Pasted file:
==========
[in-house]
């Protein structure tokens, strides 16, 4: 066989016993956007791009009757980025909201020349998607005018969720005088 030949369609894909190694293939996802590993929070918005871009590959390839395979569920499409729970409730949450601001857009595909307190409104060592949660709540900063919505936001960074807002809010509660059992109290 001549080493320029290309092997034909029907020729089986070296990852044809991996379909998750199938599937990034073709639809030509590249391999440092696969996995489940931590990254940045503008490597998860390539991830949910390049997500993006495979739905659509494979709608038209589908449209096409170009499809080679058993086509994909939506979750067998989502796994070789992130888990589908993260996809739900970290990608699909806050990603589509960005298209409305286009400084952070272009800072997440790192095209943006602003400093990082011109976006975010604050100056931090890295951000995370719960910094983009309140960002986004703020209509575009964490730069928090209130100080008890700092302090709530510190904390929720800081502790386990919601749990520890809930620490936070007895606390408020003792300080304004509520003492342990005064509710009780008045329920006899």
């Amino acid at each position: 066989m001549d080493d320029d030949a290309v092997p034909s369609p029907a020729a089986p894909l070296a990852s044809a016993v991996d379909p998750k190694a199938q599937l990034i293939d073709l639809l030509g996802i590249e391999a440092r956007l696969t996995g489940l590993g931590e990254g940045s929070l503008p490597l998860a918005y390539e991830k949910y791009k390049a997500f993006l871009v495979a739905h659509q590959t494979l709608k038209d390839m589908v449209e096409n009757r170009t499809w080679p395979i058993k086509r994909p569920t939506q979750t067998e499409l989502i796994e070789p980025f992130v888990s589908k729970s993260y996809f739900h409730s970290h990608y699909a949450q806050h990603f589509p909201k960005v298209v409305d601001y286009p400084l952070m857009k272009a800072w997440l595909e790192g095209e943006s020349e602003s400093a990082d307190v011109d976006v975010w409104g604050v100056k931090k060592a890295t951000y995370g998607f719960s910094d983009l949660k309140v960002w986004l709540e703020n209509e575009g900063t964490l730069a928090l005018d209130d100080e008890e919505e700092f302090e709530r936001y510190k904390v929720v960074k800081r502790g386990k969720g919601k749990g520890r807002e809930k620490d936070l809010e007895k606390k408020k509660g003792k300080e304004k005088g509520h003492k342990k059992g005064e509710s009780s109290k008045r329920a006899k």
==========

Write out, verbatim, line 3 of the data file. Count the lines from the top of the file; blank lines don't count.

């Amino acid at each position: 066989m001549d080493d320029d030949a290309v092997p034909s369609p029907a020729a089986p894909l070296a990852s044809a016993v991996d379909p998750k190694a199938q599937l990034i293939d073709l639809l030509g996802i590249e391999a440092r956007l696969t996995g489940l590993g931590e990254g940045s929070l503008p490597l998860a918005y390539e991830k949910y791009k390049a997500f993006l871009v495979a739905h659509q590959t494979l709608k038209d390839m589908v449209e096409n009757r170009t499809w080679p395979i058993k086509r994909p569920t939506q979750t067998e499409l989502i796994e070789p980025f992130v888990s589908k729970s993260y996809f739900h409730s970290h990608y699909a949450q806050h990603f589509p909201k960005v298209v409305d601001y286009p400084l952070m857009k272009a800072w997440l595909e790192g095209e943006s020349e602003s400093a990082d307190v011109d976006v975010w409104g604050v100056k931090k060592a890295t951000y995370g998607f719960s910094d983009l949660k309140v960002w986004l709540e703020n209509e575009g900063t964490l730069a928090l005018d209130d100080e008890e919505e700092f302090e709530r936001y510190k904390v929720v960074k800081r502790g386990k969720g919601k749990g520890r807002e809930k620490d936070l809010e007895k606390k408020k509660g003792k300080e304004k005088g509520h003492k342990k059992g005064e509710s009780s109290k008045r329920a006899k």